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RFC 5186 - Internet Group Management Protocol Version 3 (IGMPv3)


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Network Working Group                                        B. Haberman
Request for Comments: 5186                      Johns Hopkins University
Category: Informational                                        J. Martin
                                                           Woven Systems
                                                                May 2008

        Internet Group Management Protocol Version 3 (IGMPv3) /
          Multicast Listener Discovery Version 2 (MLDv2) and
                 Multicast Routing Protocol Interaction

Status of This Memo

   This memo provides information for the Internet community.  It does
   not specify an Internet standard of any kind.  Distribution of this
   memo is unlimited.

Abstract

   The definitions of the Internet Group Management Protocol Version 3
   (IGMPv3) and Multicast Listener Discovery Version 2 (MLDv2) require
   new behavior within the multicast routing protocols.  The additional
   source information contained in IGMPv3 and MLDv2 messages
   necessitates that multicast routing protocols manage and utilize the
   information.  This document describes how multicast routing protocols
   will interact with these source-filtering group management protocols.

1.  Introduction

   The definitions of IGMPv3 [IGMP3] and MLDv2 [MLDv2] require new
   behavior within the multicast routing protocols.  The additional
   source information contained in IGMPv3 and MLDv2 messages
   necessitates that multicast routing protocols manage and utilize the
   information.  This document will describe how multicast routing
   protocols will interpret information learned from these source-
   filtering group management protocols.

2.  Multicast Forwarding State

   Existing multicast routing protocols utilize the group management
   database in determining if local members exist for a particular
   multicast group.  With previous group management protocols, this
   database had one type of record indicating the group for which there
   was interest and the associated local interfaces.

   In the case of IGMPv3 and MLDv2, these routing protocols may now
   build multicast forwarding state based on the source filter
   information available for each multicast group that has local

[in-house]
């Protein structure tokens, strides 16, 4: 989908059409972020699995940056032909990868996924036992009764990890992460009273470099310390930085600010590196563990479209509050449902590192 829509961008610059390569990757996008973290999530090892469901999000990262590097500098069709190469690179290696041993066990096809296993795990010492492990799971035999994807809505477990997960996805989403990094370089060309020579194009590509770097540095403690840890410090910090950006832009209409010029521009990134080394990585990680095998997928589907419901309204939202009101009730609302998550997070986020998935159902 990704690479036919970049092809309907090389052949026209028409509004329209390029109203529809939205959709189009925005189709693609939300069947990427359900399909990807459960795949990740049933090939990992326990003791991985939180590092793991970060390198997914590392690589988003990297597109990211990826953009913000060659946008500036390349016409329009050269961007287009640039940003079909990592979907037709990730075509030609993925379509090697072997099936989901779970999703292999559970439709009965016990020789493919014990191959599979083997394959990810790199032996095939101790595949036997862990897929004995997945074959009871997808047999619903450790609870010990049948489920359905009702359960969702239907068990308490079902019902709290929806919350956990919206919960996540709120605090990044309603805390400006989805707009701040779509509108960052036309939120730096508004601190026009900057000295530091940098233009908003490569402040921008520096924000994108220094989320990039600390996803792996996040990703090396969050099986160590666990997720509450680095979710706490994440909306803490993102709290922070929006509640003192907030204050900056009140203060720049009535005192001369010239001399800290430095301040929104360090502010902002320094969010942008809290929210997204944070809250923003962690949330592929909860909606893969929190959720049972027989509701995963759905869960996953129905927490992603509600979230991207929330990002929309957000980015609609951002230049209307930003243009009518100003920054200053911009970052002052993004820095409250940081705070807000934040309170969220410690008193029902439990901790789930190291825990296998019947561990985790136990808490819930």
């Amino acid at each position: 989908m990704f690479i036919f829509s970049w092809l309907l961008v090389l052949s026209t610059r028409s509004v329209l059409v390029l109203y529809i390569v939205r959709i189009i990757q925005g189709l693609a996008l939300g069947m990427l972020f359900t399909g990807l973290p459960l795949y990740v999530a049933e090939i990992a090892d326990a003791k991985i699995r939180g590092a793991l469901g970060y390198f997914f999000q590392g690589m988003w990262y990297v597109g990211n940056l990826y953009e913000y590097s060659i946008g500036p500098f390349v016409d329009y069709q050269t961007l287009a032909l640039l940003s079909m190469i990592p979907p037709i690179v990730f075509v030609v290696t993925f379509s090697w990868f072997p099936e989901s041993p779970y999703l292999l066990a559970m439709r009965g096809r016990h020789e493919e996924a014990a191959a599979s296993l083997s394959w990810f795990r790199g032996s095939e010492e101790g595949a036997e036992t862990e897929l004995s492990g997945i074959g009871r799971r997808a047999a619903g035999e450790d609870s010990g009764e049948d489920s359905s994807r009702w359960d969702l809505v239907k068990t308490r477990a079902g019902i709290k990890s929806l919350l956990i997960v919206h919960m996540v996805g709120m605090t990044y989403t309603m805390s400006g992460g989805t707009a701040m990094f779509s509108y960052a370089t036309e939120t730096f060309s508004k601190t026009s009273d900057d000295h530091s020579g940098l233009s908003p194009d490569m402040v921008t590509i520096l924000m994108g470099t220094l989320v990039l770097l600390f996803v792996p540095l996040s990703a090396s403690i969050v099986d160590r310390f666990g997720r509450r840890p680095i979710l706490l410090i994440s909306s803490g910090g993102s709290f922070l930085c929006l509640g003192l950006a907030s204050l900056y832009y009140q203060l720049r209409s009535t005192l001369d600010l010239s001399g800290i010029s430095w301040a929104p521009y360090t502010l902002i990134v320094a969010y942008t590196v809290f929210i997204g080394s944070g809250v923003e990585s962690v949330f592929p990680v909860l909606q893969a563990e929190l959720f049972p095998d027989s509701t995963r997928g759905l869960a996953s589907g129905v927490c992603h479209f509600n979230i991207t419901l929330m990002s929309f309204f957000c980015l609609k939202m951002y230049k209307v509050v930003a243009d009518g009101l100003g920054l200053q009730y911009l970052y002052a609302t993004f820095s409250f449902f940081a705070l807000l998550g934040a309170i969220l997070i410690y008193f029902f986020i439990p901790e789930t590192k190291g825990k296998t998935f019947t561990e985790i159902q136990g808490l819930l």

membership.  This requires that the group management database have
   four record types.  Only one record may exist for a given interface
   and a given multicast group.

      1. EXCLUDE <>
         The EXCLUDE <> record indicates interest in all sources
         destined to this group address for a set of local interfaces.
         It is equivalent to the single record type existing in previous
         versions of the group management protocols.

      2. INCLUDE <>
         The INCLUDE <> record indicates that there is no interest in
         any sources destined to this group address for a set of local
         interfaces.

      3. EXCLUDE <list>
         The EXCLUDE <list> record indicates that there is interest in
         all sources other than the specifically listed sources for a
         set of local interfaces.

      4. INCLUDE <list>
         The INCLUDE <list> record indicates that there is interest in
         only the specifically listed sources for a set of local
         interfaces.

   The records in the group management database should be utilized when
   generating forwarding state for a multicast group.  If the source
   address in the multicast packet exists in the database for the
   specified multicast group and is in an INCLUDE list or is not listed
   in an EXCLUDE list, the multicast routing protocol should add the
   interface to the list of downstream interfaces; otherwise, it should
   not be added based on local group membership.

3.  DVMRP Interaction

   The Distance Vector Multicast Routing Protocol (DVMRP) [DVMRP] does
   not incorporate any knowledge of the multicast group's senders.
   Therefore, DVMRP will act only on the multicast group address
   contained in an IGMPv3 or MLDv2 report.

   Future standardized versions of DVMRP may incorporate pruning and
   grafting messages similar to PIM-DM (discussed in Section 5).  The
   rules defined in Section 5 can be applied in this situation.

4.  MOSPF Interaction

   In Multicast Extensions to OSPF (MOSPF) [MOSPF], the consideration of
   source filter information in the group management database is limited
   to the building of forwarding state (discussed above).  This is due
   to the flooding of group-membership-LSAs within MOSPF.

5.  PIM-DM Interaction

   The PIM-DM protocol [PIMDM] interaction with a source-filtering group
   management protocol is important in two areas: multicast distribution